On March 29 at 8:00pm, I attended the concert "My Soul's Repose" which was presented by "The Singers". The ensemble was conducted by our very own Matthew Culloton. It was very interesting to view a conductor I know well working with different singers. The groups seemed extremely connected to Matthew and there seemed to be wonderful communication from both parties.
From the beginning with William Byrd's "Sing Joyfully", Matthew was able to establish a exciting, buoyant sound. It gestures were extremely round and he traveling in a very smooth, circular motion. This was visible in the choir because the singers seemed to use their bodies to feel and experience the music. Through the entire concert, Matthew was very relaxed but in complete control. This allowed the singers to seem more relaxed and able to express more extreme dynamics. Furthermore, Matthew had fabulous releases on every piece. I have never performed in the Basilica of St. Mary but I have performed in similarly large spaces with insane acoustics; I know how easy it is to have the sound sink immediately following a piece. Also, releases were lifted and soared to the back of the large space.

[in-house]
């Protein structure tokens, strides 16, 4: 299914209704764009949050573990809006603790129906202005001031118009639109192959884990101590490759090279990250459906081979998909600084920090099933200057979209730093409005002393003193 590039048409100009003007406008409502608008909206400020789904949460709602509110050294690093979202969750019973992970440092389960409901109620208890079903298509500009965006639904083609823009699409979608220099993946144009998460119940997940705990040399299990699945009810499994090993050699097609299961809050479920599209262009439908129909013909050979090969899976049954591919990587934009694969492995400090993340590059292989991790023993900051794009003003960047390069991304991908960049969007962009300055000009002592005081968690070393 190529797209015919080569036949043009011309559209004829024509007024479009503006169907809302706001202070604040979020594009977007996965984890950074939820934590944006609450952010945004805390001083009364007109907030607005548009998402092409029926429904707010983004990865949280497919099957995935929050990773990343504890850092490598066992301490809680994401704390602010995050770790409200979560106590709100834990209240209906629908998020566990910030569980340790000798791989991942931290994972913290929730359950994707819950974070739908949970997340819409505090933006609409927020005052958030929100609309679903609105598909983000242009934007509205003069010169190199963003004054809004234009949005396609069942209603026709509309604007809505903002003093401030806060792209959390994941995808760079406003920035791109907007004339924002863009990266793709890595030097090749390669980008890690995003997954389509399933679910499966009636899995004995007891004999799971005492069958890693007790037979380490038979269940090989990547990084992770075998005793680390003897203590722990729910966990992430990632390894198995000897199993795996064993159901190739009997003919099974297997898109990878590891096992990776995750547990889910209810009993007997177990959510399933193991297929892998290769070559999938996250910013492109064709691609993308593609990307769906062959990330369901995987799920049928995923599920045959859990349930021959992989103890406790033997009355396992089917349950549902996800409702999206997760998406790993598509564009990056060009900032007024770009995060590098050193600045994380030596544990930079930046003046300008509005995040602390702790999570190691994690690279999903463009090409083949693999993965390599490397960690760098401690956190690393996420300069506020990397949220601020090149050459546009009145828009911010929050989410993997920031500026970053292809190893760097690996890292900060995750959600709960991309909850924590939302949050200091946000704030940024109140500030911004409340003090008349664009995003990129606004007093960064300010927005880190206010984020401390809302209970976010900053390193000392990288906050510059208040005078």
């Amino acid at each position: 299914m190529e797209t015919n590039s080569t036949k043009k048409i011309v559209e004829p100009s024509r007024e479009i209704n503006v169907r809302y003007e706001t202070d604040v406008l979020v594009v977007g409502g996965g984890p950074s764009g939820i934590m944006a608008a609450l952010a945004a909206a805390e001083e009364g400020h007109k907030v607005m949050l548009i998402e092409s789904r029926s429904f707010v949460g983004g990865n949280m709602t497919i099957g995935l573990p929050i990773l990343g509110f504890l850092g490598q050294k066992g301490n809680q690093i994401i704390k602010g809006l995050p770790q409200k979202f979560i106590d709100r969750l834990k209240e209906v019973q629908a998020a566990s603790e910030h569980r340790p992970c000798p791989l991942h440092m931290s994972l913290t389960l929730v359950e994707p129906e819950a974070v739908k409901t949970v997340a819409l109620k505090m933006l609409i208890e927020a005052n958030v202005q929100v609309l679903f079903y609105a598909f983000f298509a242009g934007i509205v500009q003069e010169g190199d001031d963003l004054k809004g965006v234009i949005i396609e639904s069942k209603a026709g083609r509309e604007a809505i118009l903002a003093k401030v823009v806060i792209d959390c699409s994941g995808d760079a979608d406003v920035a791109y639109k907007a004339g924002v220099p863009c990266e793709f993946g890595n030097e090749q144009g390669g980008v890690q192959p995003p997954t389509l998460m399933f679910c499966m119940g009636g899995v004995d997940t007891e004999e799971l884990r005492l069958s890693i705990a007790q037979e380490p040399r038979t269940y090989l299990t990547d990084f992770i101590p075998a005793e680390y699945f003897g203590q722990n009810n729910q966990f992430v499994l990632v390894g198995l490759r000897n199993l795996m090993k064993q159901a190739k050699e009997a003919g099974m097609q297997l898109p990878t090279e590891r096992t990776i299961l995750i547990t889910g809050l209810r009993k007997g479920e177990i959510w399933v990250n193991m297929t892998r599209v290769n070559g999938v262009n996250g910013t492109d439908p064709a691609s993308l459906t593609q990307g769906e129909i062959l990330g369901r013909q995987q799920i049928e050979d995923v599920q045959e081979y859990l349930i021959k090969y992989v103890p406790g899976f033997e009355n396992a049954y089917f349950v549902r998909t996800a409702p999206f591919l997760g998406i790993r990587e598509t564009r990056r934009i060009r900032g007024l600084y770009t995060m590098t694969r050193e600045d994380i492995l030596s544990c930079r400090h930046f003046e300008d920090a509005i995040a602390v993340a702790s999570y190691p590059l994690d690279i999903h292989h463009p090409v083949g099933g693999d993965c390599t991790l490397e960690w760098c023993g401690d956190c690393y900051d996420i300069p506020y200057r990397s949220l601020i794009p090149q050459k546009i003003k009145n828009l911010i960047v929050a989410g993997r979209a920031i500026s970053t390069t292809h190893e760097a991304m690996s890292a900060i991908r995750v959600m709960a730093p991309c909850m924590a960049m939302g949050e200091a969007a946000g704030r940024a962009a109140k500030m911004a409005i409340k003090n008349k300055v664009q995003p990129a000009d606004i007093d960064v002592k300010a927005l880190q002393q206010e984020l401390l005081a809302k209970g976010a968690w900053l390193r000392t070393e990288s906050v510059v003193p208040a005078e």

The repertoire for the concert was incredible and I enjoyed every piece. I have to say, I was extremely excited to hear Rachmaninoff's "Vespers (All-Night Vigil)"; it has to be one of my favorite choral works. Matthew was able to fully express the gorgeous extremes throughout the entire concert but I was especially impressed with this particular set (more specifically "Rejoice, O Virgin/ Bogoroditse Devo"). For the larger moments, Matthew took advantage of his circular, sweeping motions. For the intimate, sensitive moments, Matthew quieted down his gestures, brought them in closer to his body, and sometime influenced the sound/dynamic with a simple change in his hand position.
As we all know, Matthew Culloton is an extremely dynamic individual and last night, he was able to bring that energy and knowledge into his conducting. I learned a lot from this concert observation: active versus inactive gestures, sweeping motion, conductor-ensemble interaction, and learning when a conductor is needed versus simply letting the singers do their thing! Great concert!